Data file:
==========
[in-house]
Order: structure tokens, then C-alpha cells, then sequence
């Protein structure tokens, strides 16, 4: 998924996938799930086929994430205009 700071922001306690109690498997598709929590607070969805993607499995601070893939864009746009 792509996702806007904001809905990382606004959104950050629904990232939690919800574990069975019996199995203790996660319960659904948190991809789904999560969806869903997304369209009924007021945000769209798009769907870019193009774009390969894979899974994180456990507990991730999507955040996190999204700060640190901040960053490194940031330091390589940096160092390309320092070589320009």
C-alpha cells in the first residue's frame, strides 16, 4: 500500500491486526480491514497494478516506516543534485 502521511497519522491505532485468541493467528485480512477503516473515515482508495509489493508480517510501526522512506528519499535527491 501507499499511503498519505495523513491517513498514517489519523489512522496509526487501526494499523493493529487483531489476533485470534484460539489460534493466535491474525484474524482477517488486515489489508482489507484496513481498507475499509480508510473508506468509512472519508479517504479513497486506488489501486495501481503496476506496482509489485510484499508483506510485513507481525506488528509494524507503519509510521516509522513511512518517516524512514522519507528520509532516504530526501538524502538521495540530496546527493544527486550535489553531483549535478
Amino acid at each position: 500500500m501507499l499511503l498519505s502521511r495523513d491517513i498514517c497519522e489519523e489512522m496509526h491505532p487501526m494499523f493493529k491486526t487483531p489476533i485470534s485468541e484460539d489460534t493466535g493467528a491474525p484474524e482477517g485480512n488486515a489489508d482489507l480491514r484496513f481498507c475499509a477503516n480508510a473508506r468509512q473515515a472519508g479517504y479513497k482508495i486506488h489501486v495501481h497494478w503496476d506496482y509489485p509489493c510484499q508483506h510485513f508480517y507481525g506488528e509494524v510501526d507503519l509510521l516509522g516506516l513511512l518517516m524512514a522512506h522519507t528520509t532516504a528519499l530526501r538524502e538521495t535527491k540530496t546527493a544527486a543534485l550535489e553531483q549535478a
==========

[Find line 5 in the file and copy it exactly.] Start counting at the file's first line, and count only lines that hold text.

Amino acid at each position: 500500500m501507499l499511503l498519505s502521511r495523513d491517513i498514517c497519522e489519523e489512522m496509526h491505532p487501526m494499523f493493529k491486526t487483531p489476533i485470534s485468541e484460539d489460534t493466535g493467528a491474525p484474524e482477517g485480512n488486515a489489508d482489507l480491514r484496513f481498507c475499509a477503516n480508510a473508506r468509512q473515515a472519508g479517504y479513497k482508495i486506488h489501486v495501481h497494478w503496476d506496482y509489485p509489493c510484499q508483506h510485513f508480517y507481525g506488528e509494524v510501526d507503519l509510521l516509522g516506516l513511512l518517516m524512514a522512506h522519507t528520509t532516504a528519499l530526501r538524502e538521495t535527491k540530496t546527493a544527486a543534485l550535489e553531483q549535478a